|Publication number||US6554168 B2|
|Application number||US 09/755,275|
|Publication date||Apr 29, 2003|
|Filing date||Jan 5, 2001|
|Priority date||Jan 8, 2000|
|Also published as||EP1114603A2, EP1114603A3, US20010007329|
|Publication number||09755275, 755275, US 6554168 B2, US 6554168B2, US-B2-6554168, US6554168 B2, US6554168B2|
|Inventors||Allan William Stobart|
|Original Assignee||Allan William Stobart|
|Export Citation||BiBTeX, EndNote, RefMan|
|Patent Citations (10), Referenced by (6), Classifications (8), Legal Events (5)|
|External Links: USPTO, USPTO Assignment, Espacenet|
The present invention relates to glove removal and/or retention.
There are many situations which call for the wearing of gloves to protect a person's hands from coming into contact with hazardous substances. Health and safety requirements are becoming increasingly concerned with ensuring that operators put on and remove gloves without contacting the outer contaminated part of the gloves with their exposed skin. This can be quite difficult to achieve. Normally removal dictates several attempts at releasing each glove a little bit at a time by gripping one glove between the thumb and fingers of the other glove to hand to commence release, and then performing a similar operation on the other glove before the thumb and finger are completely released from the first glove. The process can be quite time consuming and the operator then has to store the gloves until required again. Putting on the gloves without contacting the external surface can also cause difficulties.
The present invention aims to solve the above mentioned problems.
Accordingly, a first aspect of the present invention provides apparatus comprising housing means having an opening to receive, in use, a respective left and right gloved hand, the housing means providing means which is contactable with the exterior of each glove in a light gripping or frictional manner which offers a resistance to removal of the glove on withdrawal of a hand from the glove.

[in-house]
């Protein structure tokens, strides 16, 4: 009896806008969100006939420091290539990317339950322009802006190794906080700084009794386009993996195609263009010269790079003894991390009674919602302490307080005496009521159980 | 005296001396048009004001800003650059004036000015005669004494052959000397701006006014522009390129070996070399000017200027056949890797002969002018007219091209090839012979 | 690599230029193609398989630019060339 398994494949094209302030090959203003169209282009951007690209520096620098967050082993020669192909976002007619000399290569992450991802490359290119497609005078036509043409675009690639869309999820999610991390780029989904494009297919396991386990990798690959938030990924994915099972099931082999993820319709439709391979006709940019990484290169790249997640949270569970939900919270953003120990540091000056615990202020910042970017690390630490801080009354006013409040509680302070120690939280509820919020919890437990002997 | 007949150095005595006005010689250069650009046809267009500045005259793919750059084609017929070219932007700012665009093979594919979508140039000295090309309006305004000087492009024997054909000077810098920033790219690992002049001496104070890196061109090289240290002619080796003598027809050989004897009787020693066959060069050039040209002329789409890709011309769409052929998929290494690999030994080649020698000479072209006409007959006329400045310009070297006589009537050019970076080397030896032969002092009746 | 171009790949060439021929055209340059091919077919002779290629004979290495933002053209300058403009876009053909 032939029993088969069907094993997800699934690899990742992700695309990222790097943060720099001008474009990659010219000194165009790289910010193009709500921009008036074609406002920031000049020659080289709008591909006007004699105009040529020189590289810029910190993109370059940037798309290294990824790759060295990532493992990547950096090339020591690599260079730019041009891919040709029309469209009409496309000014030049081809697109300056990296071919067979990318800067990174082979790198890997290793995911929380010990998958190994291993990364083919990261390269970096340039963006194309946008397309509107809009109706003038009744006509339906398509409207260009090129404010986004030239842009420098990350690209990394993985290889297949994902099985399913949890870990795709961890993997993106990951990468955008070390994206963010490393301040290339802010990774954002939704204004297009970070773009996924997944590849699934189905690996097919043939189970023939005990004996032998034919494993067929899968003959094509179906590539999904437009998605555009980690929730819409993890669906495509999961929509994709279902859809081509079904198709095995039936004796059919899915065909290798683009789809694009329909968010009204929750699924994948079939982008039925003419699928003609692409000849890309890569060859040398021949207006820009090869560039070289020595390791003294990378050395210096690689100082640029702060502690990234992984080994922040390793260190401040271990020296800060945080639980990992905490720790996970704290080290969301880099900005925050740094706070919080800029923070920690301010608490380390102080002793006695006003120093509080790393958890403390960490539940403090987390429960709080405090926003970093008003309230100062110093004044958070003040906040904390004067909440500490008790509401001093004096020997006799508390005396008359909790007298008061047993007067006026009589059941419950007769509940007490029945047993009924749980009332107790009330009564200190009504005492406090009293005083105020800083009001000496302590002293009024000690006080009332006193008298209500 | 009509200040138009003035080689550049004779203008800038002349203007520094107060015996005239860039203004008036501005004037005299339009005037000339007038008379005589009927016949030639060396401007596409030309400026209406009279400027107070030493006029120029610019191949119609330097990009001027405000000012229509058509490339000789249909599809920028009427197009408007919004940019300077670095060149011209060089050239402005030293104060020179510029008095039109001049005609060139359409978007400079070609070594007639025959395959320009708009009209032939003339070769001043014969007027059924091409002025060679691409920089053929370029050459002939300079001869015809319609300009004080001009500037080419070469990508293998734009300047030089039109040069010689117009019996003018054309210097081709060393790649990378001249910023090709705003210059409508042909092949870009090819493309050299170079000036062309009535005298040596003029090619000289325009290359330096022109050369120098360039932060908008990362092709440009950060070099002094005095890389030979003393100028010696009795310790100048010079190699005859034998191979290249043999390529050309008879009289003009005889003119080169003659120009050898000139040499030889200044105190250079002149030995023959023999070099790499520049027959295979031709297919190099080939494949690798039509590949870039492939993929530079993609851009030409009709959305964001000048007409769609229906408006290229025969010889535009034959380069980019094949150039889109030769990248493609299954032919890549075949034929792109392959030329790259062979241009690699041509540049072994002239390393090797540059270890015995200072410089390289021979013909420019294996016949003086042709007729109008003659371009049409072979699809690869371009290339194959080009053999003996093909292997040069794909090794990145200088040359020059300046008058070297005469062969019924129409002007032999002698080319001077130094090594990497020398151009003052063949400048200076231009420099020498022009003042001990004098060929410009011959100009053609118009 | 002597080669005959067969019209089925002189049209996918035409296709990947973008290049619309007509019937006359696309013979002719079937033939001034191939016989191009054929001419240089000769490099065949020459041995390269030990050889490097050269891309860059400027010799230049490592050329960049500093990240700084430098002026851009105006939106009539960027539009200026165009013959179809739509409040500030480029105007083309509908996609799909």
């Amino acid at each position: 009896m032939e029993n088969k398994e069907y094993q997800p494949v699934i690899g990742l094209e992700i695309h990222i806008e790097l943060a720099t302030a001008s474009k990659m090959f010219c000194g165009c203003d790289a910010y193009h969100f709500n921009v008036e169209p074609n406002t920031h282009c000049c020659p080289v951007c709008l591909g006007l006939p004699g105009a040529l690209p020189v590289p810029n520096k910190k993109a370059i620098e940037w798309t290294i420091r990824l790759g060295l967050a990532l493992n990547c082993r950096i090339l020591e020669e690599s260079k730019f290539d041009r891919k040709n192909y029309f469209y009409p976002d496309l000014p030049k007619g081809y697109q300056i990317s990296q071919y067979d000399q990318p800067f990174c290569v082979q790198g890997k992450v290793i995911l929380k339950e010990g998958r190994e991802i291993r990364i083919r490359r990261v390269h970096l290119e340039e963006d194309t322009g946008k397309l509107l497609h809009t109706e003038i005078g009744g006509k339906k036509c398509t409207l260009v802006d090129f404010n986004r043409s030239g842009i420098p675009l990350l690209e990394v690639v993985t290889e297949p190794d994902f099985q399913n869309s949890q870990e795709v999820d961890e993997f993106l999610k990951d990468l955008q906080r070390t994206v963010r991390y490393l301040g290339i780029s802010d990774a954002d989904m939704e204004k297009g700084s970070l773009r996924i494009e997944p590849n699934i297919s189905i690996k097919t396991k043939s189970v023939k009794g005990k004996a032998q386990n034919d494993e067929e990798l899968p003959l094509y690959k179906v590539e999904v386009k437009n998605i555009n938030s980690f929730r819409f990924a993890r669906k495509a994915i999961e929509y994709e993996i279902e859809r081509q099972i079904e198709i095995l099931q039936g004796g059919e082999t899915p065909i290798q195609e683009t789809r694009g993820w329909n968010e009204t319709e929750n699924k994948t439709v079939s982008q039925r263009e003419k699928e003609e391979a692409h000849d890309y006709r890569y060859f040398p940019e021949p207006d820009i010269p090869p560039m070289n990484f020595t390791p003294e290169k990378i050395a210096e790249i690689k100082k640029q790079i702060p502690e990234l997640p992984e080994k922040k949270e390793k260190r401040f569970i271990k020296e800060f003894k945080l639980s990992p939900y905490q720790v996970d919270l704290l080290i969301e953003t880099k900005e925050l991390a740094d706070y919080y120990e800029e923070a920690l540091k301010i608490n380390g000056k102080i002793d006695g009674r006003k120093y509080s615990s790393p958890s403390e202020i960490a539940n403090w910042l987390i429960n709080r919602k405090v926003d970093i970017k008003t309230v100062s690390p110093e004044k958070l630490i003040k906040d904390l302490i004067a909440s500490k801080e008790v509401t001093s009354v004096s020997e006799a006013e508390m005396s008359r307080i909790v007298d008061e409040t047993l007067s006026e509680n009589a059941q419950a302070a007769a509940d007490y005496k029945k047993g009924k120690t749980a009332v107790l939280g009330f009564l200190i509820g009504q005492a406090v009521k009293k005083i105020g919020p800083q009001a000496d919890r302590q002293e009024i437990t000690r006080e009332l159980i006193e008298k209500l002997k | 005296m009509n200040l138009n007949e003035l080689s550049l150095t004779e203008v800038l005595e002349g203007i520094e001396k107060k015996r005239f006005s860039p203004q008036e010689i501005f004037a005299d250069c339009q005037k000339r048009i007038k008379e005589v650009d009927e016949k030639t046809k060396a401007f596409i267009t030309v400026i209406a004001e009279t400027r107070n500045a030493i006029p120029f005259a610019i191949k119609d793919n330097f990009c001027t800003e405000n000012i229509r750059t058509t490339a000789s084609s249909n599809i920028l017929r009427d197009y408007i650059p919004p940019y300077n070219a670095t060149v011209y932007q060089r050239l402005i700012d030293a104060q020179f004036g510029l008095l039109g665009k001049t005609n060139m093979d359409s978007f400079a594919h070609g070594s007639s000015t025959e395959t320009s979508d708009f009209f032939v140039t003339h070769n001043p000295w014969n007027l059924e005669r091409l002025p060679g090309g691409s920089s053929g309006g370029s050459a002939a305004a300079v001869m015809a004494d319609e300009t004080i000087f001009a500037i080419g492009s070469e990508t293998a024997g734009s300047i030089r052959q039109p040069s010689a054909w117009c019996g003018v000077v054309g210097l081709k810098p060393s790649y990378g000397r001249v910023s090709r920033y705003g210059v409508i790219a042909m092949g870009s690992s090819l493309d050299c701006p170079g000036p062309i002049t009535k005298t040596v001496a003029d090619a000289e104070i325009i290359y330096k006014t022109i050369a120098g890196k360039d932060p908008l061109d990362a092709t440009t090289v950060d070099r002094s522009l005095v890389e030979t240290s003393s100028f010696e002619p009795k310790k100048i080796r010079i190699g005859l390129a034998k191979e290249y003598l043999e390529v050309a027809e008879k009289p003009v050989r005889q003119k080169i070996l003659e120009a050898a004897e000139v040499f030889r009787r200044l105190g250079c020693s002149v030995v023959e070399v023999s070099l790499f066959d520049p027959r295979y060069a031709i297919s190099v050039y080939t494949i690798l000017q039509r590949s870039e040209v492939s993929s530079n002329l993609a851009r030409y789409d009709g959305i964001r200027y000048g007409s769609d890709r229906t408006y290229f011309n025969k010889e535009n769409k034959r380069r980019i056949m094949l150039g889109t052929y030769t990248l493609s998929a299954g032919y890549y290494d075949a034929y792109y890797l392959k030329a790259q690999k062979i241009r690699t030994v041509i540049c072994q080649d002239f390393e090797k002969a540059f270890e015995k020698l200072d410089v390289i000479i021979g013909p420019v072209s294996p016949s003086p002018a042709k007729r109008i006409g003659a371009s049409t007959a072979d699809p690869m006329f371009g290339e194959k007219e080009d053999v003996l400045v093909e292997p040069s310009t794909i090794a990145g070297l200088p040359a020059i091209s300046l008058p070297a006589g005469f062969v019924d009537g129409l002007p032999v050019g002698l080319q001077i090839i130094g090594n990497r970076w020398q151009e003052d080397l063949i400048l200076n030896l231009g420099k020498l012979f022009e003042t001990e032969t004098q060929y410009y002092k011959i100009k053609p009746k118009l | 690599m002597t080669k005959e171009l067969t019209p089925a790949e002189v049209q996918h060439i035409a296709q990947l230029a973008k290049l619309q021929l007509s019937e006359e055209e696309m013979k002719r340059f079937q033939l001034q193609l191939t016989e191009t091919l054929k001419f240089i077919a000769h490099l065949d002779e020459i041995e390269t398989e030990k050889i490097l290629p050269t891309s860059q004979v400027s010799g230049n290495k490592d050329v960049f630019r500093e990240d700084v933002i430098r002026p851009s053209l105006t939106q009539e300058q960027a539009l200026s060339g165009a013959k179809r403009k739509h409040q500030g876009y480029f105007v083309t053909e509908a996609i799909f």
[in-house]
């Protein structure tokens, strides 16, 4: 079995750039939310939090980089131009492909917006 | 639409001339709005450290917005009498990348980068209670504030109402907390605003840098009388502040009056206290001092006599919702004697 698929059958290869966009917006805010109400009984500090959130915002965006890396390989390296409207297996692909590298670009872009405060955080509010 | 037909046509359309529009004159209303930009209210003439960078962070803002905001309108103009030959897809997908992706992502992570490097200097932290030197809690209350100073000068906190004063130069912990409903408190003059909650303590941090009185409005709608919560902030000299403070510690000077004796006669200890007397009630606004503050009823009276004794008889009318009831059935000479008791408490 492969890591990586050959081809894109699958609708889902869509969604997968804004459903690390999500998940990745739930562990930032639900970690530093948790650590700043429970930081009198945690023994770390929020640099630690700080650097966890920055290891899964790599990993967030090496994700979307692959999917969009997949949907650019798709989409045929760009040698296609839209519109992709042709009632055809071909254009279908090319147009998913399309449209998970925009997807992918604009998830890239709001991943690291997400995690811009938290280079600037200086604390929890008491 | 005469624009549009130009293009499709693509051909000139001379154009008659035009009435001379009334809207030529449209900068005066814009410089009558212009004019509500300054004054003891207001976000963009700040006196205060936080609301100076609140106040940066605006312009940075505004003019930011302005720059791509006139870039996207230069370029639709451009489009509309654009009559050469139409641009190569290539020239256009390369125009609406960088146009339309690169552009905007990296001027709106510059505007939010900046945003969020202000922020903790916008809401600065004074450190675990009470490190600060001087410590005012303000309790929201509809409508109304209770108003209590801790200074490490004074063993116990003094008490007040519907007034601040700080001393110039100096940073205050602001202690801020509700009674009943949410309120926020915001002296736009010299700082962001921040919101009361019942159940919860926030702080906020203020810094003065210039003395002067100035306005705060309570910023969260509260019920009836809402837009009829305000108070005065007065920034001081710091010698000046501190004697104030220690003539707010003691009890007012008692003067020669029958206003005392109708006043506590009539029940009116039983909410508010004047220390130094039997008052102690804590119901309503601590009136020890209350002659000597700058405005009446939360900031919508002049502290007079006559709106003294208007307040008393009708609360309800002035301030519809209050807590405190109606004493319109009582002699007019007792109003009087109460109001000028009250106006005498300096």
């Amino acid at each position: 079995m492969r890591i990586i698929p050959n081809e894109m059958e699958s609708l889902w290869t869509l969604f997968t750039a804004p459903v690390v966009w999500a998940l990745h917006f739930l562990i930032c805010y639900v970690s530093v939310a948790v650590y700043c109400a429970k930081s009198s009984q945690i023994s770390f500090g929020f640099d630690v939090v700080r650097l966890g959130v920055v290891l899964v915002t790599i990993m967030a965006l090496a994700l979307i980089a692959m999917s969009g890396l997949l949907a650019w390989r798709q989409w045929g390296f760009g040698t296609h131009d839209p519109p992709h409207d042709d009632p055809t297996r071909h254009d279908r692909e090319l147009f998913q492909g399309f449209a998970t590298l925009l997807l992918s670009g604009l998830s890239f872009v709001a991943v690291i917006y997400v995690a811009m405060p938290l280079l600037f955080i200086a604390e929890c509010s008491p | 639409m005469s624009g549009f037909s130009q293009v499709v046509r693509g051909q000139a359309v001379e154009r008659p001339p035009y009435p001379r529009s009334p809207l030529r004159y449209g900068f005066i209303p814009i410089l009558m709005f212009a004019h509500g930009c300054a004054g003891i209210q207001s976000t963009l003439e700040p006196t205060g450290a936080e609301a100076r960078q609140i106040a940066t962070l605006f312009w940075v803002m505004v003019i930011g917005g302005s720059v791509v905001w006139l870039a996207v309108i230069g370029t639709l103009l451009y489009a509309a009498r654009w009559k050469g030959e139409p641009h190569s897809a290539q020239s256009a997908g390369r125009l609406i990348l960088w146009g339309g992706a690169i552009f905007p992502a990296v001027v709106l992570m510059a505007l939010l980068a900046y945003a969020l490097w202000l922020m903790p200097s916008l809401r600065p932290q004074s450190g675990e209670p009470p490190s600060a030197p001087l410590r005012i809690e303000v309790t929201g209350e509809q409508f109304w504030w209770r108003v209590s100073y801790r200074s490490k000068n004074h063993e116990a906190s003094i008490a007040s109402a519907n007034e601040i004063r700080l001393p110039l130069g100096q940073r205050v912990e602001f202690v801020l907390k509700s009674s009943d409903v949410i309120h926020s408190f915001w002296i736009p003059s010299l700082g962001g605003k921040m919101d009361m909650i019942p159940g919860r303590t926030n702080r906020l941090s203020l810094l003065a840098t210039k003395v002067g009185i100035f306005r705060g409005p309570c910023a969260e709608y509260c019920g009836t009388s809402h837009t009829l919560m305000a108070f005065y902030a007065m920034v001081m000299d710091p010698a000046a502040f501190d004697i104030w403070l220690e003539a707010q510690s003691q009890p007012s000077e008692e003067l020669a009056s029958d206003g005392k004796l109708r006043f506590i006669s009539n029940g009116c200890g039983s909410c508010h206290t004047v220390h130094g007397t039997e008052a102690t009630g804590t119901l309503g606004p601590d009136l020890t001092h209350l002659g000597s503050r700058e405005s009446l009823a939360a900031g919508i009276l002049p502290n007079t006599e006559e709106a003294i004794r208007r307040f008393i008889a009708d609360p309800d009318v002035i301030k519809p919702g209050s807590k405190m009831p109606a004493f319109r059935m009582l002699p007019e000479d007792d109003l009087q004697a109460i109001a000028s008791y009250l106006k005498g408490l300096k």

More preferably the housing provides abutment means for limiting the distance that the glove can be inserted into the housing. This is useful when it comes to putting on the gloves as described further hereinafter. Preferably the abutment means is positioned to contact the hand between the thumb and index finger.
Conveniently the housing comprises a form of cage or hoop provided with said respective openings or alternatively may comprise a respective housing for each opening. Where a respective housing is provided for each opening it is convenient to form the housing from a tube-like structure, preferably of solid wall configuration but optionally having an open mesh construction. More preferably each housing has an aperture in a wall thereof through which a thumb of the glove may project. Preferably the thumb glove will overly part of said wall when projecting through said aperture. Said aperture conveniently provides the aforesaid abutment to limit penetration of the glove in to the housing. The tube-like structure may be formed as a moulding in the shape of an oversize fingered glove or mitten. It is preferable if fingers are open at the ends to aid cleaning. The thumb is open to assist removal as described further hereinafter.